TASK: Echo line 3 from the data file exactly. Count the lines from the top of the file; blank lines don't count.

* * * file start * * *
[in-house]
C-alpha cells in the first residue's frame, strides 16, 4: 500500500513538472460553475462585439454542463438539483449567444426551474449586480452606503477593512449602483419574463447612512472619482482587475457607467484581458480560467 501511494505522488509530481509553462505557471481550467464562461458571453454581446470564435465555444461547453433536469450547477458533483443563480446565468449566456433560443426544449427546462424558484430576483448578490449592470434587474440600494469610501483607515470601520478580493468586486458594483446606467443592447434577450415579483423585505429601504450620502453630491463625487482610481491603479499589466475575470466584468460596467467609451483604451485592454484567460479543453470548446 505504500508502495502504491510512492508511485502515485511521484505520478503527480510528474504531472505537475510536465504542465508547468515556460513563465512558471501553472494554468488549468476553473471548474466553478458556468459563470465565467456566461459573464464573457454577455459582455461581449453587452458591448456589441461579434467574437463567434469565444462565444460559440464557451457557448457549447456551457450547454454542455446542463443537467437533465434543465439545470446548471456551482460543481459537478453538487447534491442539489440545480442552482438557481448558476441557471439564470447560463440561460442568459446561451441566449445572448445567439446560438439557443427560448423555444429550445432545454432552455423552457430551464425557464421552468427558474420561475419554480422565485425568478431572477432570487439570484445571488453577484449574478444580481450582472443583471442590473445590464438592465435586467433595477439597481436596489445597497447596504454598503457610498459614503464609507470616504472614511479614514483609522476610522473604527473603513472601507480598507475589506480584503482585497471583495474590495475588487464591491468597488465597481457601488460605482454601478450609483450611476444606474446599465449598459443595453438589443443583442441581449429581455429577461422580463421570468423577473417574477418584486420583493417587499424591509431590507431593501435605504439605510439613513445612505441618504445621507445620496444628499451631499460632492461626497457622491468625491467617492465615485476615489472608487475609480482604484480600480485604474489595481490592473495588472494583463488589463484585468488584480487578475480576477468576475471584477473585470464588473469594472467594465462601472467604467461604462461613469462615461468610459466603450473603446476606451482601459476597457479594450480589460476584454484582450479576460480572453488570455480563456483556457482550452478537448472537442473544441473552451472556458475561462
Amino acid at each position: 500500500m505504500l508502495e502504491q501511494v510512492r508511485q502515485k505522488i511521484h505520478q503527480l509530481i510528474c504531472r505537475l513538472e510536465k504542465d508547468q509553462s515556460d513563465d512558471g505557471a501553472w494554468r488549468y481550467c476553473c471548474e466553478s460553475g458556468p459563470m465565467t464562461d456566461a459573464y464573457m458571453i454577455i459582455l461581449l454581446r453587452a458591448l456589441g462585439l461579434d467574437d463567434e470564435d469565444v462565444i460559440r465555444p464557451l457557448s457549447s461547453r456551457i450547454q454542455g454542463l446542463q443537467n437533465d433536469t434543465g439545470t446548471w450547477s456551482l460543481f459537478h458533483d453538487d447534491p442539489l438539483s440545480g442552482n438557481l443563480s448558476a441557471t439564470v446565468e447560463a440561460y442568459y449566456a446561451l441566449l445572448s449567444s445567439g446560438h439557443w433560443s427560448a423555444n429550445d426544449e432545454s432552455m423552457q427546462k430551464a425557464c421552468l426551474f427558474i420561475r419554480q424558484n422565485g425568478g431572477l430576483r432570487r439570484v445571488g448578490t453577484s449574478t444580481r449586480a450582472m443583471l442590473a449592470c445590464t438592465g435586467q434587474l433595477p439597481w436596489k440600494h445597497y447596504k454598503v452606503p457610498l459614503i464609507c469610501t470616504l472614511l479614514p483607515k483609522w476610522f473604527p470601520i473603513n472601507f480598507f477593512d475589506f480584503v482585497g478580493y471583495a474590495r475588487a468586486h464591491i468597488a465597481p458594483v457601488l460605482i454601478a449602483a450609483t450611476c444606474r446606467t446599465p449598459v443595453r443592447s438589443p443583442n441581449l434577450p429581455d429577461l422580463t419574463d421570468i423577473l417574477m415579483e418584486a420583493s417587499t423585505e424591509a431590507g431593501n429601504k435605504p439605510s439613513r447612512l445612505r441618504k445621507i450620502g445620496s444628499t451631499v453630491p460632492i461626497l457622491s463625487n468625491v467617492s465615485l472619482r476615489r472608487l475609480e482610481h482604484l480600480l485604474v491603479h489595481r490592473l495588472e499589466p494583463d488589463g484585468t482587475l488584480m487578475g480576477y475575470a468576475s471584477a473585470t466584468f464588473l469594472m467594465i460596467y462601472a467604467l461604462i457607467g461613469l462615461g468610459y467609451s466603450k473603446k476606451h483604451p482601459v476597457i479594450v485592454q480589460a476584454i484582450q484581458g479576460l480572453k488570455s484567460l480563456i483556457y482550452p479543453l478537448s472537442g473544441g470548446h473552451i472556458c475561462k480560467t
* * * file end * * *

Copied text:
Amino acid at each position: 500500500m505504500l508502495e502504491q501511494v510512492r508511485q502515485k505522488i511521484h505520478q503527480l509530481i510528474c504531472r505537475l513538472e510536465k504542465d508547468q509553462s515556460d513563465d512558471g505557471a501553472w494554468r488549468y481550467c476553473c471548474e466553478s460553475g458556468p459563470m465565467t464562461d456566461a459573464y464573457m458571453i454577455i459582455l461581449l454581446r453587452a458591448l456589441g462585439l461579434d467574437d463567434e470564435d469565444v462565444i460559440r465555444p464557451l457557448s457549447s461547453r456551457i450547454q454542455g454542463l446542463q443537467n437533465d433536469t434543465g439545470t446548471w450547477s456551482l460543481f459537478h458533483d453538487d447534491p442539489l438539483s440545480g442552482n438557481l443563480s448558476a441557471t439564470v446565468e447560463a440561460y442568459y449566456a446561451l441566449l445572448s449567444s445567439g446560438h439557443w433560443s427560448a423555444n429550445d426544449e432545454s432552455m423552457q427546462k430551464a425557464c421552468l426551474f427558474i420561475r419554480q424558484n422565485g425568478g431572477l430576483r432570487r439570484v445571488g448578490t453577484s449574478t444580481r449586480a450582472m443583471l442590473a449592470c445590464t438592465g435586467q434587474l433595477p439597481w436596489k440600494h445597497y447596504k454598503v452606503p457610498l459614503i464609507c469610501t470616504l472614511l479614514p483607515k483609522w476610522f473604527p470601520i473603513n472601507f480598507f477593512d475589506f480584503v482585497g478580493y471583495a474590495r475588487a468586486h464591491i468597488a465597481p458594483v457601488l460605482i454601478a449602483a450609483t450611476c444606474r446606467t446599465p449598459v443595453r443592447s438589443p443583442n441581449l434577450p429581455d429577461l422580463t419574463d421570468i423577473l417574477m415579483e418584486a420583493s417587499t423585505e424591509a431590507g431593501n429601504k435605504p439605510s439613513r447612512l445612505r441618504k445621507i450620502g445620496s444628499t451631499v453630491p460632492i461626497l457622491s463625487n468625491v467617492s465615485l472619482r476615489r472608487l475609480e482610481h482604484l480600480l485604474v491603479h489595481r490592473l495588472e499589466p494583463d488589463g484585468t482587475l488584480m487578475g480576477y475575470a468576475s471584477a473585470t466584468f464588473l469594472m467594465i460596467y462601472a467604467l461604462i457607467g461613469l462615461g468610459y467609451s466603450k473603446k476606451h483604451p482601459v476597457i479594450v485592454q480589460a476584454i484582450q484581458g479576460l480572453k488570455s484567460l480563456i483556457y482550452p479543453l478537448s472537442g473544441g470548446h473552451i472556458c475561462k480560467t